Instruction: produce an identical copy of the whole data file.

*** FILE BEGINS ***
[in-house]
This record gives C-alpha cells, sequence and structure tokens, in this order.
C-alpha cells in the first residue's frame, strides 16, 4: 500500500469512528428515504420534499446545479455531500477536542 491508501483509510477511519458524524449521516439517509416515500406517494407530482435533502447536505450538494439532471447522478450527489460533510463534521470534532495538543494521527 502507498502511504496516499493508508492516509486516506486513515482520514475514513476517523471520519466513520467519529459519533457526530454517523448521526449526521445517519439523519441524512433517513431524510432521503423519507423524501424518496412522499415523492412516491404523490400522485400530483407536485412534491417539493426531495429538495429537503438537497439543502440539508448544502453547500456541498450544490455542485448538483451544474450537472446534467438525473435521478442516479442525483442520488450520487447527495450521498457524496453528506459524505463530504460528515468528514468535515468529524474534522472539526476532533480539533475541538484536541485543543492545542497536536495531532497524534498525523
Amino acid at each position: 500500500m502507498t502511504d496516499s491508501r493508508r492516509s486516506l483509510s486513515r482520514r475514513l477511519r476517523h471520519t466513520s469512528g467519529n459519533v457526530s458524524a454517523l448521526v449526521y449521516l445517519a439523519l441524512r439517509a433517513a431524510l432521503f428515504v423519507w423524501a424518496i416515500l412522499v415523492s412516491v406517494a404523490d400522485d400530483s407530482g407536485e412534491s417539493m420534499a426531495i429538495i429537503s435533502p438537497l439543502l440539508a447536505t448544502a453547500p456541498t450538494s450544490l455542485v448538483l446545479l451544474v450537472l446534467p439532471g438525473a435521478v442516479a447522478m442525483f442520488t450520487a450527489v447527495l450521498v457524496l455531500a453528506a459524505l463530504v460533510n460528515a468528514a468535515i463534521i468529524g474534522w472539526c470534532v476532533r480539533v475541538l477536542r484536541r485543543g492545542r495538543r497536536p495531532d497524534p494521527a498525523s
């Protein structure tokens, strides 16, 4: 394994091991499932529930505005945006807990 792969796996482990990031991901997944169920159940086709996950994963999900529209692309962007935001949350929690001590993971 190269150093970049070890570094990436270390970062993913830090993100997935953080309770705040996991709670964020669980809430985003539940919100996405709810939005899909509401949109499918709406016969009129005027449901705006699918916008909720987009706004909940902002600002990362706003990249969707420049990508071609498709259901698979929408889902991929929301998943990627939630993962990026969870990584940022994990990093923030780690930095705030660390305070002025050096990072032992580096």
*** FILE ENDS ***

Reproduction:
[in-house]
This record gives C-alpha cells, sequence and structure tokens, in this order.
C-alpha cells in the first residue's frame, strides 16, 4: 500500500469512528428515504420534499446545479455531500477536542 491508501483509510477511519458524524449521516439517509416515500406517494407530482435533502447536505450538494439532471447522478450527489460533510463534521470534532495538543494521527 502507498502511504496516499493508508492516509486516506486513515482520514475514513476517523471520519466513520467519529459519533457526530454517523448521526449526521445517519439523519441524512433517513431524510432521503423519507423524501424518496412522499415523492412516491404523490400522485400530483407536485412534491417539493426531495429538495429537503438537497439543502440539508448544502453547500456541498450544490455542485448538483451544474450537472446534467438525473435521478442516479442525483442520488450520487447527495450521498457524496453528506459524505463530504460528515468528514468535515468529524474534522472539526476532533480539533475541538484536541485543543492545542497536536495531532497524534498525523
Amino acid at each position: 500500500m502507498t502511504d496516499s491508501r493508508r492516509s486516506l483509510s486513515r482520514r475514513l477511519r476517523h471520519t466513520s469512528g467519529n459519533v457526530s458524524a454517523l448521526v449526521y449521516l445517519a439523519l441524512r439517509a433517513a431524510l432521503f428515504v423519507w423524501a424518496i416515500l412522499v415523492s412516491v406517494a404523490d400522485d400530483s407530482g407536485e412534491s417539493m420534499a426531495i429538495i429537503s435533502p438537497l439543502l440539508a447536505t448544502a453547500p456541498t450538494s450544490l455542485v448538483l446545479l451544474v450537472l446534467p439532471g438525473a435521478v442516479a447522478m442525483f442520488t450520487a450527489v447527495l450521498v457524496l455531500a453528506a459524505l463530504v460533510n460528515a468528514a468535515i463534521i468529524g474534522w472539526c470534532v476532533r480539533v475541538l477536542r484536541r485543543g492545542r495538543r497536536p495531532d497524534p494521527a498525523s
């Protein structure tokens, strides 16, 4: 394994091991499932529930505005945006807990 792969796996482990990031991901997944169920159940086709996950994963999900529209692309962007935001949350929690001590993971 190269150093970049070890570094990436270390970062993913830090993100997935953080309770705040996991709670964020669980809430985003539940919100996405709810939005899909509401949109499918709406016969009129005027449901705006699918916008909720987009706004909940902002600002990362706003990249969707420049990508071609498709259901698979929408889902991929929301998943990627939630993962990026969870990584940022994990990093923030780690930095705030660390305070002025050096990072032992580096």